THE COACH APPROACH | 4 MIN READ
Our original blog about the difference between empowering and enabling is the most googled blog topic we’ve ever published. It’s also a hot topic that comes up frequently with clients.
Since it’s so popular, we wanted to update it for 2019 and give you more on the topic.
Let’s first set the stage and give you a bit of a mini-recap of our original blog post to put this in a better perspective.
- As a leader in your business, your job is to help each team member take personal responsibility for his or her behaviors, actions and results.
- Your responsibility is to guide and assist them in working toward their professional goals and to help them eliminate the barriers to achieving those goals.
- You’re there to empower them.
- You’re not there to do it for them. That’s enabling.
Since our original post, we have adopted a process we call Accountability With Care, which our clients tell us that it helps them stop enabling their people and start empowering them.
A Culture of Accountability With Care is obtaining desired business results, respectfully and professionally, created by having safe, open, honest and transparent communication without fear of retribution, the hammer, micromanaging, enabling, harassment, discrimination or bullying of any kind in the workplace.
As a reminder, the negative outcome for you as a leader when you enable your people vs empower them is:
- They don’t think for themselves.
- They don’t have to worry about being wrong or taking risks.
- They don’t have to worry about displeasing their boss.
- They don’t have to be accountable for their actions.
- They just have to ask you what to do, and you tell them. Easy!
Ultimately, enabling leads to lower productivity which leads to lower morale which leads to a bottom line where money falls through the cracks and you don’t even see it.
Making the Shift
So, here are the three most effective actions our clients tell us they use to shift from enabling management to empowering leadership, which leads to a workplace of Accountability With Care:
- Have clearly defined mutual expectations
- Stay on the ask side vs. the telling side
- Make it all about the other person
We’re covering clearly defined mutual expectations in this part (2.1). Stay tuned over the next two weeks for the other two – staying on the ask side and making it all about the other person.
Clearly defined mutual expectations are the number one most important thing in building a trusting and healthy relationship.
How many times have you had an employee come in your office, again and again, still not clear on what they need to do for a project or task? You don’t understand why they don’t understand. Everything is just messy and people start to get frustrated! Understandably so.
The task probably started off like this, “Sarah, I don’t have time to do this report, and I need it fast. Just see Mike if you have questions.” Wait, what? What does fast mean? Who the heck is Mike? What do I need to do? Sarah leaves totally confused and unsure what she’s supposed to do. This may be a bit exaggerated (everyone knows who Mike is, duh.) but we do hear this from our clients all the time. People are just not clear and too often leaders just want their employees to ‘figure it out’, which ultimately leads to wasted time and company resources – hurting your bottom line!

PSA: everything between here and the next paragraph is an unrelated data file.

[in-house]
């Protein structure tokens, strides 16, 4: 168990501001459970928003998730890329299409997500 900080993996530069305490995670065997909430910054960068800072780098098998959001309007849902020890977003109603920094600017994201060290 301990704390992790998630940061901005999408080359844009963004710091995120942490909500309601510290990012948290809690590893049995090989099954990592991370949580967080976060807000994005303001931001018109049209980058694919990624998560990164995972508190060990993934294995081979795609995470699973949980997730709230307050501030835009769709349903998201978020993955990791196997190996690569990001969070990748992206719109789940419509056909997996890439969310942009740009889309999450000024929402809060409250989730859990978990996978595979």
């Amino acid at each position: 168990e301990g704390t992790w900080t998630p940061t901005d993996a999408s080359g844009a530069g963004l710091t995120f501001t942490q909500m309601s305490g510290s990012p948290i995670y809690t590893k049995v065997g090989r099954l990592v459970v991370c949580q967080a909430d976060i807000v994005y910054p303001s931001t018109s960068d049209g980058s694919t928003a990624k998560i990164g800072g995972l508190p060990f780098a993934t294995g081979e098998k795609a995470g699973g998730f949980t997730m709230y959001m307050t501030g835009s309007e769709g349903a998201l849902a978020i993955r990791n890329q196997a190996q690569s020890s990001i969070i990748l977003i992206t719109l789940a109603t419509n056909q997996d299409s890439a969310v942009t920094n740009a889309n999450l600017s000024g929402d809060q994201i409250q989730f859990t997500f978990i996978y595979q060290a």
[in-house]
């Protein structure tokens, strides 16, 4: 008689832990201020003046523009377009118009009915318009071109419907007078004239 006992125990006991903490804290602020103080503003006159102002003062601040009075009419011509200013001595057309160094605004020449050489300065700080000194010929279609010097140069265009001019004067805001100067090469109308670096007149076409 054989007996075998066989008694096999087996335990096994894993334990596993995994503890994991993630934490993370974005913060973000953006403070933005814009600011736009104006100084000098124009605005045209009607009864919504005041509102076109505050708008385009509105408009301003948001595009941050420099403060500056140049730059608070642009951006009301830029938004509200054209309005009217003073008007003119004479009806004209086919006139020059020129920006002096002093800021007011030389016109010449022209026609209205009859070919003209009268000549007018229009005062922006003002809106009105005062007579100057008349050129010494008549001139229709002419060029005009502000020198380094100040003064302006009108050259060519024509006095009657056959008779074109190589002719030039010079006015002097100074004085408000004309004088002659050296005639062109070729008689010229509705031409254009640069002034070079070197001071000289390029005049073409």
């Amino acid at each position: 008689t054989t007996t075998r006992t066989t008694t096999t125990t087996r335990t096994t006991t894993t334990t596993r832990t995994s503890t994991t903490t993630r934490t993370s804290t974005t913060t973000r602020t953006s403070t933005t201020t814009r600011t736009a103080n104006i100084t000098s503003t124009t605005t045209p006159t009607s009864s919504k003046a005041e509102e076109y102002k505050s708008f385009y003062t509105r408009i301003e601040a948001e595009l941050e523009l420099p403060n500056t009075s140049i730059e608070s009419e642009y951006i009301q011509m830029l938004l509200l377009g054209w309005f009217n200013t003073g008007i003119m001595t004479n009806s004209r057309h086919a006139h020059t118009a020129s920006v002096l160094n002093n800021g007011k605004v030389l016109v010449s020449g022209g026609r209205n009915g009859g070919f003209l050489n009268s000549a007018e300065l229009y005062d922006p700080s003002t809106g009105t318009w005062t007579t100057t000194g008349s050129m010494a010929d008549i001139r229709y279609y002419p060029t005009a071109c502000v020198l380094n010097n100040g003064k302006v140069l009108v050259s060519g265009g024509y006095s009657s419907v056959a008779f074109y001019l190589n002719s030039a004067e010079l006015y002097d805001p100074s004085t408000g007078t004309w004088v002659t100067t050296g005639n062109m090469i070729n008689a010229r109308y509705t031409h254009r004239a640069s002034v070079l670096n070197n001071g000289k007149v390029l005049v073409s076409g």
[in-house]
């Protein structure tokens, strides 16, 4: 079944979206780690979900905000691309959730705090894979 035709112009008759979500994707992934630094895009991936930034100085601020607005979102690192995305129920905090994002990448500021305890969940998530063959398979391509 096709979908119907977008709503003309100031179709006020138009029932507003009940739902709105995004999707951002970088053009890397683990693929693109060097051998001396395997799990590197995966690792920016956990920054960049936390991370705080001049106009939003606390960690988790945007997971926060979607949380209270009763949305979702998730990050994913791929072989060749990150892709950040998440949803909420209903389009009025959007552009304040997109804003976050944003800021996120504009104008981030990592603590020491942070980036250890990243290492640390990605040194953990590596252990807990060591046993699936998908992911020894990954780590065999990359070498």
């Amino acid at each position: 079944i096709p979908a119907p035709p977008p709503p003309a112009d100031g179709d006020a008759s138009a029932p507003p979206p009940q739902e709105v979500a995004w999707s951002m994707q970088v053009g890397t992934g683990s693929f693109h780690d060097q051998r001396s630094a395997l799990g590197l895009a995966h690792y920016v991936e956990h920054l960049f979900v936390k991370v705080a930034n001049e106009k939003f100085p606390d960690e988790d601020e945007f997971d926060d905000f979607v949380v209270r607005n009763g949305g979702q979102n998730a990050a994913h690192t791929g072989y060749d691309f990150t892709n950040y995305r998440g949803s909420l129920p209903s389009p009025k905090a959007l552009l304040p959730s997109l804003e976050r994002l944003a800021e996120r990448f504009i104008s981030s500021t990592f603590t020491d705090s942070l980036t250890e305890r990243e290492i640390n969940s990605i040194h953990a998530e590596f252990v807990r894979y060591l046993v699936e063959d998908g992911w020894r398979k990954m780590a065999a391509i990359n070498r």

Defining Mutual Expectations:
(1) What is the long-term strategic mission and vision of the company? The one which we are all working together to achieve, the reason we get out of bed every day and spend 40+ hours a week here!
(2) Employee-manager expectations. These are centered around goals and objectives. What are we working on? What needs to be measured and quantified?
(3) Then there are daily expectations that focus on day to day behaviors, how we work together, and how we will communicate (relative to the example above). What are your expectations of me as your leader? How can I best help you? How can we best communicate with one another?
To define each of these, you need to sit down one on one and talk about them! Do you both have a mutual understanding of them and do you know how to work best together to find success? When these are clear, you won’t find yourself enabling your people anymore because they know what you expect and need of them and you know what they need and expect of you. There will be clarity in how you communicate with one another.
Additionally, when you come from a caring place to create mutual understanding, you’re empowering your people to do the best possible job that they can. They will naturally open up to you and begin to trust that you have their best interest at heart. The magical tool we’ve developed to establish clear expectations is called an Upfront Agreement (free template).
That segues us perfectly into our next point on staying on the ask side, which we will cover next week.
Do you have other tools or techniques that you’ve used to empower your people? We’d love to hear about them! You can email us directly at firstname.lastname@example.org.
p.s. if you love these tips, check out 5 Principles to Shift from Enabling to Empowering and please share these with others that could benefit.